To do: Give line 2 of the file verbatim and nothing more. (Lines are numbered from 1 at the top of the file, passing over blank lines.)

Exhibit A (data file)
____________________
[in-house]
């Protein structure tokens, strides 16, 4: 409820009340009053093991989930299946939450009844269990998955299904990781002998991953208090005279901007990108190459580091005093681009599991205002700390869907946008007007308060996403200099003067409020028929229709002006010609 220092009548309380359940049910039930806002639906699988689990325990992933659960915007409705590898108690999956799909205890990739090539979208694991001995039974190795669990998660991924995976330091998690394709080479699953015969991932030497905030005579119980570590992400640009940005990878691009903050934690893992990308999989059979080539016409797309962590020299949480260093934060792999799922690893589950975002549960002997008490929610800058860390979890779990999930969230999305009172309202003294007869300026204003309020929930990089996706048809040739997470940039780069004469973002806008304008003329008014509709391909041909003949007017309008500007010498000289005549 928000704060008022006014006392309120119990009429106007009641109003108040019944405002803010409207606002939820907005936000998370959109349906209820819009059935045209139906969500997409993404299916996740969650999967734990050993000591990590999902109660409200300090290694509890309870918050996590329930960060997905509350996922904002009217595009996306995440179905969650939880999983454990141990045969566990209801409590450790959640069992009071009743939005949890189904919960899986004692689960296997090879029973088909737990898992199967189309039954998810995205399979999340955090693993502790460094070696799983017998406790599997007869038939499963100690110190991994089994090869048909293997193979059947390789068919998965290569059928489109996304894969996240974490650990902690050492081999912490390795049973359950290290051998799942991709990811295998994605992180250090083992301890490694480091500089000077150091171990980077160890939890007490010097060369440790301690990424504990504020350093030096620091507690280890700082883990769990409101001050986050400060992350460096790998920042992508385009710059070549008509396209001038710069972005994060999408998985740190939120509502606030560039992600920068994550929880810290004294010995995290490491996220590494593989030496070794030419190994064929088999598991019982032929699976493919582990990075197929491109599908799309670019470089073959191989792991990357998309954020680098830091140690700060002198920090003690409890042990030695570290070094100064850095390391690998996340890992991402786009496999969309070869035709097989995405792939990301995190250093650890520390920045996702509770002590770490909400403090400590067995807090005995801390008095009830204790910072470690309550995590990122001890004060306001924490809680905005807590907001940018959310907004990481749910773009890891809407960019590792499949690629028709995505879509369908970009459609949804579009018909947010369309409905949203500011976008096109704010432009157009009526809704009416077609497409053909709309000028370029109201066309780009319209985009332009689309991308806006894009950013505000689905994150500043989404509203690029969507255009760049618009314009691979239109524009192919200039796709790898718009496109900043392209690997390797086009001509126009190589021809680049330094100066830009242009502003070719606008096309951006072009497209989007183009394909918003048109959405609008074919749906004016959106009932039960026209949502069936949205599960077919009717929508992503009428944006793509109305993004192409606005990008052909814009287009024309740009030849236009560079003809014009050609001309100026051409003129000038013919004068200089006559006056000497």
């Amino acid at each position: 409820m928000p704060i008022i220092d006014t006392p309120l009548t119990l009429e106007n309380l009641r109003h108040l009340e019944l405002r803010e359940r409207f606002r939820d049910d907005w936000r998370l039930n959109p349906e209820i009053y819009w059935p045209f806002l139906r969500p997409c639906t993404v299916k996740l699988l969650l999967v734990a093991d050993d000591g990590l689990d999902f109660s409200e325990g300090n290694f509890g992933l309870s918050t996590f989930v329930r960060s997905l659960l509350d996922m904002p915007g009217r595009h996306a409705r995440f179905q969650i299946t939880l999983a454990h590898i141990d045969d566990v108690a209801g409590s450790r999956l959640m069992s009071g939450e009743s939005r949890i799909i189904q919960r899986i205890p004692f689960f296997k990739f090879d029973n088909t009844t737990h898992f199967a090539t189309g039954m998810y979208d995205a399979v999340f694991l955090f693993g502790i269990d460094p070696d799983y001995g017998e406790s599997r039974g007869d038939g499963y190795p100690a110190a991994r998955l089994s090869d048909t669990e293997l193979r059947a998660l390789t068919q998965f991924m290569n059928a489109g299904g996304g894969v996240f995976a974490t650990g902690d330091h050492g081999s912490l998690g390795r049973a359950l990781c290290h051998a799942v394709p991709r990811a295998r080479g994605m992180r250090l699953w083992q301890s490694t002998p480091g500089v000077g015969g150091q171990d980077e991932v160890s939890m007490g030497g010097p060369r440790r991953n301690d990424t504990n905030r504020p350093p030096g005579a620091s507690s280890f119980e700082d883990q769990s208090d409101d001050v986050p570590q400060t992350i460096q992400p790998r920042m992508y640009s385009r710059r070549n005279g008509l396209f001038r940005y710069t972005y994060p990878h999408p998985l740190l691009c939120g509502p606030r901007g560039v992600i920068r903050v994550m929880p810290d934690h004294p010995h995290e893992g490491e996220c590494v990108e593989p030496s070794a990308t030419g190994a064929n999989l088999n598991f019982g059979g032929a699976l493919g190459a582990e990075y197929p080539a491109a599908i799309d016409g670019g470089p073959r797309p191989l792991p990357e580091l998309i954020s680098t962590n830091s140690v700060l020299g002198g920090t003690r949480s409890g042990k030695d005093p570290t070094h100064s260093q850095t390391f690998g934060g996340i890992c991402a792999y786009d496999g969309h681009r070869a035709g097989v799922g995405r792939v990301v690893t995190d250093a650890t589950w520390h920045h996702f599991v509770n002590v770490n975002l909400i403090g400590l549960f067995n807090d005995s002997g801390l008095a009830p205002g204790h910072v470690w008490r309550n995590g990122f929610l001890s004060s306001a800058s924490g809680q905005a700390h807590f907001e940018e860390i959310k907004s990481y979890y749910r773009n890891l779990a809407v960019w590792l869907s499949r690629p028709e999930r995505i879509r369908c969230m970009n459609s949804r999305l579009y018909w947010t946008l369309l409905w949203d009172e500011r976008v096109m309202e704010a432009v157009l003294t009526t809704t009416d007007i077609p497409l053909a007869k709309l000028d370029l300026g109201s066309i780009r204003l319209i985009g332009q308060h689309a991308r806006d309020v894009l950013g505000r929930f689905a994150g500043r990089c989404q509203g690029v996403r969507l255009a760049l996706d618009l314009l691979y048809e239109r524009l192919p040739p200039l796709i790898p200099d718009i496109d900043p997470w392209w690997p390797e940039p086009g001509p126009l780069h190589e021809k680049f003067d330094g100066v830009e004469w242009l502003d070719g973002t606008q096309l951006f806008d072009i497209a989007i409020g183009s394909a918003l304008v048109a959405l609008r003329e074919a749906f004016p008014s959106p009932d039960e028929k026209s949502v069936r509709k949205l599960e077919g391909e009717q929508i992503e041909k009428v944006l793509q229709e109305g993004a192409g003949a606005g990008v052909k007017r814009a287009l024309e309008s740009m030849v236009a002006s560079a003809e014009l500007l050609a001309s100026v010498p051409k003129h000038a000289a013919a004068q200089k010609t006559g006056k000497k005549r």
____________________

């Protein structure tokens, strides 16, 4: 409820009340009053093991989930299946939450009844269990998955299904990781002998991953208090005279901007990108190459580091005093681009599991205002700390869907946008007007308060996403200099003067409020028929229709002006010609 220092009548309380359940049910039930806002639906699988689990325990992933659960915007409705590898108690999956799909205890990739090539979208694991001995039974190795669990998660991924995976330091998690394709080479699953015969991932030497905030005579119980570590992400640009940005990878691009903050934690893992990308999989059979080539016409797309962590020299949480260093934060792999799922690893589950975002549960002997008490929610800058860390979890779990999930969230999305009172309202003294007869300026204003309020929930990089996706048809040739997470940039780069004469973002806008304008003329008014509709391909041909003949007017309008500007010498000289005549 928000704060008022006014006392309120119990009429106007009641109003108040019944405002803010409207606002939820907005936000998370959109349906209820819009059935045209139906969500997409993404299916996740969650999967734990050993000591990590999902109660409200300090290694509890309870918050996590329930960060997905509350996922904002009217595009996306995440179905969650939880999983454990141990045969566990209801409590450790959640069992009071009743939005949890189904919960899986004692689960296997090879029973088909737990898992199967189309039954998810995205399979999340955090693993502790460094070696799983017998406790599997007869038939499963100690110190991994089994090869048909293997193979059947390789068919998965290569059928489109996304894969996240974490650990902690050492081999912490390795049973359950290290051998799942991709990811295998994605992180250090083992301890490694480091500089000077150091171990980077160890939890007490010097060369440790301690990424504990504020350093030096620091507690280890700082883990769990409101001050986050400060992350460096790998920042992508385009710059070549008509396209001038710069972005994060999408998985740190939120509502606030560039992600920068994550929880810290004294010995995290490491996220590494593989030496070794030419190994064929088999598991019982032929699976493919582990990075197929491109599908799309670019470089073959191989792991990357998309954020680098830091140690700060002198920090003690409890042990030695570290070094100064850095390391690998996340890992991402786009496999969309070869035709097989995405792939990301995190250093650890520390920045996702509770002590770490909400403090400590067995807090005995801390008095009830204790910072470690309550995590990122001890004060306001924490809680905005807590907001940018959310907004990481749910773009890891809407960019590792499949690629028709995505879509369908970009459609949804579009018909947010369309409905949203500011976008096109704010432009157009009526809704009416077609497409053909709309000028370029109201066309780009319209985009332009689309991308806006894009950013505000689905994150500043989404509203690029969507255009760049618009314009691979239109524009192919200039796709790898718009496109900043392209690997390797086009001509126009190589021809680049330094100066830009242009502003070719606008096309951006072009497209989007183009394909918003048109959405609008074919749906004016959106009932039960026209949502069936949205599960077919009717929508992503009428944006793509109305993004192409606005990008052909814009287009024309740009030849236009560079003809014009050609001309100026051409003129000038013919004068200089006559006056000497």